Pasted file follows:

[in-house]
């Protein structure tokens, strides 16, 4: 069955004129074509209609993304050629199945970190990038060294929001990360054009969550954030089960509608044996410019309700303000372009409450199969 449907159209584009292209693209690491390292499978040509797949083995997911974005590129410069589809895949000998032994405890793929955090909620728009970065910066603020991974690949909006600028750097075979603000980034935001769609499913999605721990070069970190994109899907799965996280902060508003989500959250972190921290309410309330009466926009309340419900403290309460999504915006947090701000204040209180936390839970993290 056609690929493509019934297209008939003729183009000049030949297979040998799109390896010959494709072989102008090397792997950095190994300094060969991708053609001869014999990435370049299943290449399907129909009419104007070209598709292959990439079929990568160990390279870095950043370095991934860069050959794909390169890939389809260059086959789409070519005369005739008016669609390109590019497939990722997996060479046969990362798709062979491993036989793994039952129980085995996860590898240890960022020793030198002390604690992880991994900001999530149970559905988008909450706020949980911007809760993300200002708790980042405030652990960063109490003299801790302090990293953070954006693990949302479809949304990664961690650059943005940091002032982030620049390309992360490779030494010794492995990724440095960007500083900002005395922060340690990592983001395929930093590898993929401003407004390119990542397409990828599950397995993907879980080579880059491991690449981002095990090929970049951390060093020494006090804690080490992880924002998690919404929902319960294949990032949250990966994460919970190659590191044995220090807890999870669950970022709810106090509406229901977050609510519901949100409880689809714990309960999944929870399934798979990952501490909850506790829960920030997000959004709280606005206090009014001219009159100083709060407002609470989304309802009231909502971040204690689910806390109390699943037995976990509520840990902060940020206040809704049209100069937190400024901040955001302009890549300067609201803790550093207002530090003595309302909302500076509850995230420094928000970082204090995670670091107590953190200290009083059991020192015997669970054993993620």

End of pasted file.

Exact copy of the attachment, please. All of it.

[in-house]
């Protein structure tokens, strides 16, 4: 069955004129074509209609993304050629199945970190990038060294929001990360054009969550954030089960509608044996410019309700303000372009409450199969 449907159209584009292209693209690491390292499978040509797949083995997911974005590129410069589809895949000998032994405890793929955090909620728009970065910066603020991974690949909006600028750097075979603000980034935001769609499913999605721990070069970190994109899907799965996280902060508003989500959250972190921290309410309330009466926009309340419900403290309460999504915006947090701000204040209180936390839970993290 056609690929493509019934297209008939003729183009000049030949297979040998799109390896010959494709072989102008090397792997950095190994300094060969991708053609001869014999990435370049299943290449399907129909009419104007070209598709292959990439079929990568160990390279870095950043370095991934860069050959794909390169890939389809260059086959789409070519005369005739008016669609390109590019497939990722997996060479046969990362798709062979491993036989793994039952129980085995996860590898240890960022020793030198002390604690992880991994900001999530149970559905988008909450706020949980911007809760993300200002708790980042405030652990960063109490003299801790302090990293953070954006693990949302479809949304990664961690650059943005940091002032982030620049390309992360490779030494010794492995990724440095960007500083900002005395922060340690990592983001395929930093590898993929401003407004390119990542397409990828599950397995993907879980080579880059491991690449981002095990090929970049951390060093020494006090804690080490992880924002998690919404929902319960294949990032949250990966994460919970190659590191044995220090807890999870669950970022709810106090509406229901977050609510519901949100409880689809714990309960999944929870399934798979990952501490909850506790829960920030997000959004709280606005206090009014001219009159100083709060407002609470989304309802009231909502971040204690689910806390109390699943037995976990509520840990902060940020206040809704049209100069937190400024901040955001302009890549300067609201803790550093207002530090003595309302909302500076509850995230420094928000970082204090995670670091107590953190200290009083059991020192015997669970054993993620």